So here’s the thing: it’s been very hard not to get a bit hipster about Doctor Who. And that’s very silly, because as an American, it’s not at all my place. There are a finite but large number of British folk my age and older who saw it before I did, and that’s all there is to it.
But still, I’ve been seeing the #newtoWHO posts and indeed, these people are new to Who. And good on them, I say with no irony. Good on them. Those of us who were with the show in the late 1980s weren’t enough to keep it going and that’s all there is to it, and it would have broken my heart if the show had come back only to vanish again. And it didn’t because there are people, so very very many people, who have discovered it since its return, and good on them.
But this was supposed to be about how I discovered Doctor Who, and the answer is threefold: Lionheart, PBS, and siblings.
For you see, I started watching Doctor Who in, oh, the late 1970s. I couldn’t tell you exactly except to say that it was certainly before 1980 because I remember when I started seeing the new intro in 1980. I suspect it was a couple of years prior, at which time I would’ve been 9ish… sounds reasonable. At such a time, we Americans that were lucky enough to have access to Doctor Who did so by watching it on our local Public Broadcasting Service station — in my case, OETA channel 13 in Oklahoma City (I lived in a suburb of same.) Lionheart was the distributor for BBC programs (or, if you prefer, programmes) including distributing it to PBS stations in the US. As for my siblings, well, they introduced me to many fine shows that Lionheart had brought to our shores: Monty Python’s Flying Circus (arguably quite a bit earlier than it would have been age appropriate, but that’s siblings for you), The Goodies (look it up), and so forth, and yes, Doctor Who. (And a bit later, Blake’s 7. And so on.)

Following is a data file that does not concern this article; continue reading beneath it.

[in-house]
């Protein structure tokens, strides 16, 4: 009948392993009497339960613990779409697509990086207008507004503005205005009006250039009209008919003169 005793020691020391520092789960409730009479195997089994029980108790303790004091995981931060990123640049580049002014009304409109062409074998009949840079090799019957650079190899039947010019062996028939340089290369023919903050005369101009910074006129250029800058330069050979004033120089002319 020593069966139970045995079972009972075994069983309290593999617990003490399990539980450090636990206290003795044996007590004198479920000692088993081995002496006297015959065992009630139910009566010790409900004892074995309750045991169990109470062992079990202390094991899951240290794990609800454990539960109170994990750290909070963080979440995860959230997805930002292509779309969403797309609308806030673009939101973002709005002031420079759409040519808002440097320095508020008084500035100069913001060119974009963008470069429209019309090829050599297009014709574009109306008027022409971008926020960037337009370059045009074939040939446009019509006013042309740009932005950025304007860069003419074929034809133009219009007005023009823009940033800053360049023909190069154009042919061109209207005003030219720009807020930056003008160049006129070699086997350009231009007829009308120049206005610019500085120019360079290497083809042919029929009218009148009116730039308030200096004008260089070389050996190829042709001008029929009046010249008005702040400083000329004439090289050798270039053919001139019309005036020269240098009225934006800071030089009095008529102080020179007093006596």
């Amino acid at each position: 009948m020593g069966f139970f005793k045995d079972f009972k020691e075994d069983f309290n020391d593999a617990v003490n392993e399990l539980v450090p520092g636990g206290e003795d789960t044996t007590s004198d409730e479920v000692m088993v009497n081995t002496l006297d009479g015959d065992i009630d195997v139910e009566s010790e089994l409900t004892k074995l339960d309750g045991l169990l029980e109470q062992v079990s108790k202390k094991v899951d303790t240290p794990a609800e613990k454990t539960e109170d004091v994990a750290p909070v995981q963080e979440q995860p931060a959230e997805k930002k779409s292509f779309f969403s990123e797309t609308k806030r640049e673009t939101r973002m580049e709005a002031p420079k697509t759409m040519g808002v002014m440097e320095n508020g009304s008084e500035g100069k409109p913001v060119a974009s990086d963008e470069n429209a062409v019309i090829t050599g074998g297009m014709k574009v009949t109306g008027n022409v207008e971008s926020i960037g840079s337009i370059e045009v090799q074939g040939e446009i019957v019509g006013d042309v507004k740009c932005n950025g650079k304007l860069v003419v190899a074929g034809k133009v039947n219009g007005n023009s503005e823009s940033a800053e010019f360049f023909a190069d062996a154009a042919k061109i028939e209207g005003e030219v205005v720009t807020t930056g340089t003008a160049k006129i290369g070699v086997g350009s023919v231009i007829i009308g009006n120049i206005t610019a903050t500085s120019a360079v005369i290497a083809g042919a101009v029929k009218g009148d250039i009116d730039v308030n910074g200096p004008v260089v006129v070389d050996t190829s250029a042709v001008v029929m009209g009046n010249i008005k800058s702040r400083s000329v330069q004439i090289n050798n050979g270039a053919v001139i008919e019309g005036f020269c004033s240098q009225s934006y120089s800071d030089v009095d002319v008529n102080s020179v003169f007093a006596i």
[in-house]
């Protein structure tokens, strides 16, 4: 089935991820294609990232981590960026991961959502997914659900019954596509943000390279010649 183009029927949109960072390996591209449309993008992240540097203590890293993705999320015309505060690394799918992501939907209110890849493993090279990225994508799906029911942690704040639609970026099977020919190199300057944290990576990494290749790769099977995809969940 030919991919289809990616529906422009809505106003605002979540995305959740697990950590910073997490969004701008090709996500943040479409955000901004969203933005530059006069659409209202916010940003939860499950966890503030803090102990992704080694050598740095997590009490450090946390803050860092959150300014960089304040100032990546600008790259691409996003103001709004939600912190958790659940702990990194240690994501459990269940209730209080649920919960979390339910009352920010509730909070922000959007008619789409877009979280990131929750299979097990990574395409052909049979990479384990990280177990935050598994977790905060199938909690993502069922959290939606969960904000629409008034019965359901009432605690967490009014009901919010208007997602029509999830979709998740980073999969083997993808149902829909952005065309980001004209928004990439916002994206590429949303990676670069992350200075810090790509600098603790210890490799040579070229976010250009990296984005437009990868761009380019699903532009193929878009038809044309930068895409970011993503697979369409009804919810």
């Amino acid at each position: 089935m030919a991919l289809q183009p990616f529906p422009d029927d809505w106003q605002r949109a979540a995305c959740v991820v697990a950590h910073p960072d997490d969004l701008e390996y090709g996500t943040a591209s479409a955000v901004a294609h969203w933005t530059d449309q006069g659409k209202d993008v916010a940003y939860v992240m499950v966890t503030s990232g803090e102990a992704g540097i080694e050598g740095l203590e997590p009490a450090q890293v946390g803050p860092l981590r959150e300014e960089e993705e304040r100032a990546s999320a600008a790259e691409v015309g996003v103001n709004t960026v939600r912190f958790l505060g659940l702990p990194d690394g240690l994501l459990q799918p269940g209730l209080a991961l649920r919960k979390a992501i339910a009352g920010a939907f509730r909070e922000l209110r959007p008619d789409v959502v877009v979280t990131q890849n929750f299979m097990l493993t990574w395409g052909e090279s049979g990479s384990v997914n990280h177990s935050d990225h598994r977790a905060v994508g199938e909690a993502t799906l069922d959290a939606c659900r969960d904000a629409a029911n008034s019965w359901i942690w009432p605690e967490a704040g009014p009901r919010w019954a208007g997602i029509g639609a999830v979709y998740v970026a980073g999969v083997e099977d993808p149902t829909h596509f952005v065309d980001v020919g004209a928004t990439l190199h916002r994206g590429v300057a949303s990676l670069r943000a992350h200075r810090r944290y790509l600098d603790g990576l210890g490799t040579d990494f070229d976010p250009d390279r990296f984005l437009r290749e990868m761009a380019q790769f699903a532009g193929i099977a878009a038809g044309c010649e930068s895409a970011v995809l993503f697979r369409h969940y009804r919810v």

So, as with anyone who discovered Doctor Who in such a way, Tom Baker was my first Doctor. Indeed, I saw some of his episodes, particularly those with Sarah Jane, quite a few times, as they looped them again and again as their catalog of episodes slowwwwly expanded. And then one day, the confounding happened, and the Doctor fell from a radio tower and he regenerated. Now, bear in mind I’d seen Robot — quite a few times, in fact — so it wasn’t as if I hadn’t seen the other end of this process. But I don’t think I ever quite grasped what was going on. But from this end… it was clear. The end of the show as I knew it. Except, of course, then they looped back to Robot and started again, because they didn’t have the next season yet, did they? And I wondered and wondered until that day that finally it continued. Castrovalva — I still love it so. I adored this new Doctor and the new Master (only introduced two stories prior) and the 2/3 new companions (again introduced in the last couple of stories) and the new titles sequence and the new version of the theme. And then it happened again and I loved this new Baker (although some of the stories, not so much.) And again. I’d lost access to PBS but a college friend kept me going through taped episodes.
And then it stopped. After Survival, it, well, didn’t survive. And that was that.